The key to safer residential colleges
I attached my set of keys onto the obligatory USC lanyard, only taking it out when I needed to go through the hallways and always made sure to place it in a special compartment of my backpack after I’d used it. Yet, what I deemed to be hypervigilance was for not as I lost my keys and would pay a $200 replacement fee.
Much to my mother’s chagrin, there was a brief stint of time by which I was positively manifesting my keys to show up — this obviously didn’t work. I relied on fortuitous encounters with my peers to open the New North Residential College hallway doors and constantly reminded my roommate to leave our door unlocked. I didn’t think twice about my habits because I mistakenly believed that I was perfectly safe within my dorm enclave. Recent events point to the contrary.
According to a Facebook post on the USC parent page, residential assistants warned Cale and Irani Residential College residents to be wary of strangers in the building and to report any suspicious activity. According to this parent, a male non-student managed to pass through security by walking in with a large cluster of residents. A Department of Public Safety officer followed him to the residential college where he was quickly apprehended.
A similar incident occurred in New North where a woman non-student entered the building in pursuit of a boy she was interested in. While neither situation produced any physical harm, they highlighted the weak security measures within residential colleges.
To help ameliorate this issue, USC must buckle down on security and have students show their ID cards individually instead of allowing clusters of students to walk in together. USC can also update the hallway entry system so students can only get into the hallway using their campus ID, as opposed to having to use an archaic key system.
This method has been used by other universities as well. For example, within UCLA residential colleges, students use a key card to get in and out of their building and are encouraged not to use their key to swipe in other guests. Given that other schools enforce this simple security method, it is reasonable that USC has the capability to follow suit.
It’s important to note that different residential halls have varying levels of security. From personal experience, juxtaposed with New North, both Parkside residential colleges are particularly strict when it comes to students coming in and out of the building. It is difficult to grapple with why students should be subject to different levels of security simply based on where they live. This incompatibility can easily be rectified. USC simply needs to ensure each residential college institutes the same security regulations so all students are equally safe.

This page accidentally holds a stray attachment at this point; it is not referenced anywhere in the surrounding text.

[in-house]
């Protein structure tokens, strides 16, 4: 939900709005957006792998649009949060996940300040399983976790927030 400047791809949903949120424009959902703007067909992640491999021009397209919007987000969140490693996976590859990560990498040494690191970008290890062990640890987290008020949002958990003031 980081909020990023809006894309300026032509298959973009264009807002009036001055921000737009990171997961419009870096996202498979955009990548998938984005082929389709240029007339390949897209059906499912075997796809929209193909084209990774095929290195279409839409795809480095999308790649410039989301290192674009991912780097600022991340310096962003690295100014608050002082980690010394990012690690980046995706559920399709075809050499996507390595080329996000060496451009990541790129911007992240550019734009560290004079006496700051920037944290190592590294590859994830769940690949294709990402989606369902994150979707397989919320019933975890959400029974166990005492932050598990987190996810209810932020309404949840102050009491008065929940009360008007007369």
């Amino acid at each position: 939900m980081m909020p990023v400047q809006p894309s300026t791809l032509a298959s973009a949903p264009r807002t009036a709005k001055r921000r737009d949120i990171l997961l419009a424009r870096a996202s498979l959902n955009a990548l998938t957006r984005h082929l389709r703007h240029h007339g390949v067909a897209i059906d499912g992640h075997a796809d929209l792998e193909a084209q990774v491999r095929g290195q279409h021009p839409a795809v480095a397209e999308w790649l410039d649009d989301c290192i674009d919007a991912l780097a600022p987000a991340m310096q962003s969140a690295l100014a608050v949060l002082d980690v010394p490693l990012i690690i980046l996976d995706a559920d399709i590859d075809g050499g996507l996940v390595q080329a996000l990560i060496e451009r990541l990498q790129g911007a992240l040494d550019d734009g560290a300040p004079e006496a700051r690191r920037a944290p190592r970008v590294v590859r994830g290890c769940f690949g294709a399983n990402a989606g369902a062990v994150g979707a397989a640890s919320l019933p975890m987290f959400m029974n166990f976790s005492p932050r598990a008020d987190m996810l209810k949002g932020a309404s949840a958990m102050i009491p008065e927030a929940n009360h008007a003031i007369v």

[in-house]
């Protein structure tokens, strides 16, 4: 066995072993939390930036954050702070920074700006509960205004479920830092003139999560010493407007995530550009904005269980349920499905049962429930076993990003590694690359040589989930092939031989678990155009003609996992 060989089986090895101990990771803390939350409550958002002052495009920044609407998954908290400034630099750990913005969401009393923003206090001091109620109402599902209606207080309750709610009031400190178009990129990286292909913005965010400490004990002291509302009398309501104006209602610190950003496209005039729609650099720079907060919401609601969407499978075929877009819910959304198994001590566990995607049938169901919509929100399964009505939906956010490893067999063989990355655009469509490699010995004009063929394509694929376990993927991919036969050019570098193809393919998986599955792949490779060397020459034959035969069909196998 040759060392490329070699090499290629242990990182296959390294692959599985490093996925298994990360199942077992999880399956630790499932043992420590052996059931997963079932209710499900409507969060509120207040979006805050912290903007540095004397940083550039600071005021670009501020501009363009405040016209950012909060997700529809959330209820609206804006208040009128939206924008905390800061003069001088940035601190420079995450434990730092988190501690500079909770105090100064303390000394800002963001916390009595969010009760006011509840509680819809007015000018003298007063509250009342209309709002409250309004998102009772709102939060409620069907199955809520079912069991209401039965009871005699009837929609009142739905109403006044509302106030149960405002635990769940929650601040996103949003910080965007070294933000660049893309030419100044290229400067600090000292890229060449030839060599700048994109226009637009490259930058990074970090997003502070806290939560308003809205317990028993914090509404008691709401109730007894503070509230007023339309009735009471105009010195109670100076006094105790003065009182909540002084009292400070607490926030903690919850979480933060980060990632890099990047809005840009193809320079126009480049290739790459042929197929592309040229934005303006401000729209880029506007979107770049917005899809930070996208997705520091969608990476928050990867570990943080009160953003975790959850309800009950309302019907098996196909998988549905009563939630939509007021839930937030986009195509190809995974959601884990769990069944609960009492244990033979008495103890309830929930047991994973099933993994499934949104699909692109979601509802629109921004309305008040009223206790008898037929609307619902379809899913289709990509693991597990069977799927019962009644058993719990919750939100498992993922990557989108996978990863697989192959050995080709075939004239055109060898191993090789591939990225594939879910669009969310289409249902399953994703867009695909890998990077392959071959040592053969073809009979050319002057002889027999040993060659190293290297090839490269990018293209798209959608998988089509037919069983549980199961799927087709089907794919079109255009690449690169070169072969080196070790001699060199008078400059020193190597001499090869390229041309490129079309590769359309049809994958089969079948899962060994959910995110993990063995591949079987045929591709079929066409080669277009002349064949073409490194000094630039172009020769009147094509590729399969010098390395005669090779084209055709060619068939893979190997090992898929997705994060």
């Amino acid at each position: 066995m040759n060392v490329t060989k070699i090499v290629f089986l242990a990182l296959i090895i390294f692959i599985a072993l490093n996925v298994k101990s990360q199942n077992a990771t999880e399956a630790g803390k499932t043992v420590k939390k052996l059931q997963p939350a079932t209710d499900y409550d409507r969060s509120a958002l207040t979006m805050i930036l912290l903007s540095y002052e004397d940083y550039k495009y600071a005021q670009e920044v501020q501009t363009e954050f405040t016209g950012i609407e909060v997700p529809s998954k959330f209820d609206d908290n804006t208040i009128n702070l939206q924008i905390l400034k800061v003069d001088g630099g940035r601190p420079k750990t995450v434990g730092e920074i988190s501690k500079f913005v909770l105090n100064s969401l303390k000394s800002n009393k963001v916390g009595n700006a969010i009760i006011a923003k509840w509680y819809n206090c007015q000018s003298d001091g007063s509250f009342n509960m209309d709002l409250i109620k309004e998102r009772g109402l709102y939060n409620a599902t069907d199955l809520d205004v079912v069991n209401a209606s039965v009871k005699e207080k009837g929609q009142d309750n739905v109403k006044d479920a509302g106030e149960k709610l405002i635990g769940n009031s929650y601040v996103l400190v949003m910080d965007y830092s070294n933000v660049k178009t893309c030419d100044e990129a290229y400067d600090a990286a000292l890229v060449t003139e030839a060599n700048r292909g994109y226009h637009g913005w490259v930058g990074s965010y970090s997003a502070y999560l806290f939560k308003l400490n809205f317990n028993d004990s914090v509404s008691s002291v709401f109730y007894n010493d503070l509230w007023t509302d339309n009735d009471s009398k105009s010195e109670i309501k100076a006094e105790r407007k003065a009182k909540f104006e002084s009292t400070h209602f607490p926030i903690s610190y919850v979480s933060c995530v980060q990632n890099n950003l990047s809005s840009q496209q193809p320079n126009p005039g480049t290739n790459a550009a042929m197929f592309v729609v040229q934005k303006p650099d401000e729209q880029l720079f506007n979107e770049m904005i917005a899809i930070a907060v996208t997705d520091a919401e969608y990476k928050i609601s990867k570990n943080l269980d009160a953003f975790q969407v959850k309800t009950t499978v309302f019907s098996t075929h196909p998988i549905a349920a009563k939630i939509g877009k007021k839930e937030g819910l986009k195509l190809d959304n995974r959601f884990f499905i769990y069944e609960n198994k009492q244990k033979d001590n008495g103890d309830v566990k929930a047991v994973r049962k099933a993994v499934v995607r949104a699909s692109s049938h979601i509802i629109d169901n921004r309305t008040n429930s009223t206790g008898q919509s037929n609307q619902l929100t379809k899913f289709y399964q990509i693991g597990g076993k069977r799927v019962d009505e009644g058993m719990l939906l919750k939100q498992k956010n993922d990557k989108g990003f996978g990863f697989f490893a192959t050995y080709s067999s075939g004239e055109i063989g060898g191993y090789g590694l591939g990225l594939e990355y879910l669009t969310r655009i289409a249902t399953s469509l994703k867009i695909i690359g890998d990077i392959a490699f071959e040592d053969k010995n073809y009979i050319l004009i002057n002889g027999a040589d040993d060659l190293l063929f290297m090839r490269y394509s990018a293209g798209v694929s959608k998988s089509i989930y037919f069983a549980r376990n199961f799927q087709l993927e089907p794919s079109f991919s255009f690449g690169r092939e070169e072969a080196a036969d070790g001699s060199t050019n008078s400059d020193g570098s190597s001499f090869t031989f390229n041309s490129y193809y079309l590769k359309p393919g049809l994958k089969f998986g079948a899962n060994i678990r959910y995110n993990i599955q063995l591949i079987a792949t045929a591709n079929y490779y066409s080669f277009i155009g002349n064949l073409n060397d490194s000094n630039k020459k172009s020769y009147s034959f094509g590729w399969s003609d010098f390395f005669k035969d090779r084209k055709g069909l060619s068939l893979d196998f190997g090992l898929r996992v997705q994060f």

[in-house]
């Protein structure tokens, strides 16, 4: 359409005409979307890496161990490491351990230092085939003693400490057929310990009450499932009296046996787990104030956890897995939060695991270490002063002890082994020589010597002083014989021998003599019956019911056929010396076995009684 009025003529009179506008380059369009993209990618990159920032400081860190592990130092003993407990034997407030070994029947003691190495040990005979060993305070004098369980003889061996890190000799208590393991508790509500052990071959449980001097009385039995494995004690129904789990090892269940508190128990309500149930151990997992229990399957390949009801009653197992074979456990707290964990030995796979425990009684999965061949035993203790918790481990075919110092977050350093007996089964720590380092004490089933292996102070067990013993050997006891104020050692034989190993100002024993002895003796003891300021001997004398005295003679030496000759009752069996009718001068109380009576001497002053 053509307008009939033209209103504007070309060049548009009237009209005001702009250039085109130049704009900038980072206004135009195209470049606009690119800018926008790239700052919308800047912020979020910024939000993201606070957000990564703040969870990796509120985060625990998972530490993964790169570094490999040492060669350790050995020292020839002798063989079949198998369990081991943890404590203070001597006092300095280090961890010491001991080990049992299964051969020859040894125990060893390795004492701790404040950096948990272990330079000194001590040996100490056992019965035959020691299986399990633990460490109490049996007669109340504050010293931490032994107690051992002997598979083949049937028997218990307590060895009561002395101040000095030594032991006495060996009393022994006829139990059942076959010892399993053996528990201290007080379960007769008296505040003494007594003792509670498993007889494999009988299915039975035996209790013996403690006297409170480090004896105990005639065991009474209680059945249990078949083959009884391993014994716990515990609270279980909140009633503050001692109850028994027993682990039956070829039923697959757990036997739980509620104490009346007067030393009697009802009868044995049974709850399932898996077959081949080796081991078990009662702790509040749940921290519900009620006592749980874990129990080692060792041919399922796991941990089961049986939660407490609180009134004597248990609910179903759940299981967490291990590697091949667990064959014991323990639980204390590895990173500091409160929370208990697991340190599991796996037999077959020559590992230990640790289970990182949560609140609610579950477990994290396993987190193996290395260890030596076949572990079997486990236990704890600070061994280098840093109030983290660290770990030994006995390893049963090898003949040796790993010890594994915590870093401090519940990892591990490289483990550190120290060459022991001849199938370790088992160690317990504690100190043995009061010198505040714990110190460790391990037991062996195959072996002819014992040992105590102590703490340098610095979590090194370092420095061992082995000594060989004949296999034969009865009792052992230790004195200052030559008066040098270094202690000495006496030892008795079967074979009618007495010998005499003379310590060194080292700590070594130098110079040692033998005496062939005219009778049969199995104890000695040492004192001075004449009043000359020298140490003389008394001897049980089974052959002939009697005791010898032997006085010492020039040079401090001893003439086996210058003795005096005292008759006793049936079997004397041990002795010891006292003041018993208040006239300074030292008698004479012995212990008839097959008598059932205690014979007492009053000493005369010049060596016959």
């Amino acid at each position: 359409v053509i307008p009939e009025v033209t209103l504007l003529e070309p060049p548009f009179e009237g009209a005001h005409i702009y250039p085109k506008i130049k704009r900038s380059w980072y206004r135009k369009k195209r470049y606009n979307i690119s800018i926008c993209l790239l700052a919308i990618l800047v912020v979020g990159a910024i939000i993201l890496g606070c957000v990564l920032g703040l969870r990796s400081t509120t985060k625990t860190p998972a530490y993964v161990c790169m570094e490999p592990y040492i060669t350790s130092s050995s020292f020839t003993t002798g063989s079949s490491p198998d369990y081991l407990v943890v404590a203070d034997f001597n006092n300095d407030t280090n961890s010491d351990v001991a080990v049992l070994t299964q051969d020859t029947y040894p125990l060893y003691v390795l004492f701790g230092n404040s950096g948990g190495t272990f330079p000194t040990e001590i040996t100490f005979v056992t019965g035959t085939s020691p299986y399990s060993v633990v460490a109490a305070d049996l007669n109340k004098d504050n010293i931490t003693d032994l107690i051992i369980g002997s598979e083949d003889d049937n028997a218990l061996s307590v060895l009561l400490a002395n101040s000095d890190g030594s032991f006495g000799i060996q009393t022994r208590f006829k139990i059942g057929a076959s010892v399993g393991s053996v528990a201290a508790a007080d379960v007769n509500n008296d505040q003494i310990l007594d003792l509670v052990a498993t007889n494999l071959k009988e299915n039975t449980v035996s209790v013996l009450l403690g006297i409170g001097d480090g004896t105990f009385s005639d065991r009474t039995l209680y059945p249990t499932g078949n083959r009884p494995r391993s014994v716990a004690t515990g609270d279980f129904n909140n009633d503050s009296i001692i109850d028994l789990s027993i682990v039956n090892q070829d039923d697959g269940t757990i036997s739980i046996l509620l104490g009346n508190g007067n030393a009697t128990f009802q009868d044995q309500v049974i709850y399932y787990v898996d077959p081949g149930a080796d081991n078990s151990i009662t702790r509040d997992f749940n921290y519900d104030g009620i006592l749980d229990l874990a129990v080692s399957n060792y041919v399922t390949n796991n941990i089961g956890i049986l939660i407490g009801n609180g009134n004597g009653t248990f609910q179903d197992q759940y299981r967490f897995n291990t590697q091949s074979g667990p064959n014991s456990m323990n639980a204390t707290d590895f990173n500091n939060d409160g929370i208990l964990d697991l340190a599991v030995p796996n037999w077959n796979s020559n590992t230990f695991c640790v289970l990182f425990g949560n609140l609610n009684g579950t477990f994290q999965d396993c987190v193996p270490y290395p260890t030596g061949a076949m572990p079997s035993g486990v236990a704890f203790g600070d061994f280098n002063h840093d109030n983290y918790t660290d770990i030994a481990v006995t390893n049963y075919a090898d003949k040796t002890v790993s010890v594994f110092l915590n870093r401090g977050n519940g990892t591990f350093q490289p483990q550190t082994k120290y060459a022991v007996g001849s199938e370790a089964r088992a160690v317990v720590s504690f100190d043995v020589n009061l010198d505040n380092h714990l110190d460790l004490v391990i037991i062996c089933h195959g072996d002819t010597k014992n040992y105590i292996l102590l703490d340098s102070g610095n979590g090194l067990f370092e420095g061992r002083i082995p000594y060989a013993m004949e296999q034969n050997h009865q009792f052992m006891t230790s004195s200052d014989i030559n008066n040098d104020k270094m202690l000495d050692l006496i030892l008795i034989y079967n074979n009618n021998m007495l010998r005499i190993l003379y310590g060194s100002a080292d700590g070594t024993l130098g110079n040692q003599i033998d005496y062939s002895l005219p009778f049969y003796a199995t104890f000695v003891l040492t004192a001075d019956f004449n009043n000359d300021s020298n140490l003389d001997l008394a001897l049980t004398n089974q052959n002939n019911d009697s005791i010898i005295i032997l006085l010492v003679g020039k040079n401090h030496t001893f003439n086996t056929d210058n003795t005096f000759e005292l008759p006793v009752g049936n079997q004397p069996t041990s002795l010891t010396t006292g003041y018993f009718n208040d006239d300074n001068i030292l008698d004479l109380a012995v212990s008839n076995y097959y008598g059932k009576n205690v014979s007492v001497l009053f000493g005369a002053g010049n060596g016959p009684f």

Albeit trivial, nothing seems more burdensome in the moment than having to carry a C&G acai cup while balancing your phone and simultaneously having to fish through your backpack for the hallway key. Hence, New North residents constantly rely on their contemporaries for a key to open the hallways. As a result, students generally don’t think twice about helping a peer get through the door and thereby risk allowing an outsider into their hall. If students were allowed to use their USC IDs to get in and out of the hallways, it could perhaps be easier for residents to spot non-students.
It’s important to note that residential colleges serve as students’ de facto home for the school year. As a residential live-in, I want to feel sufficiently safe in my dorm and when I walk through the hallway, but I don’t want to feel constrained by a stringent security system. I’m confident the aforementioned steps would help create that perfect equilibrium between safety and security.
At the end of the day, it is abundantly clear USC must take some course of action to help make the residential living spaces safer for students.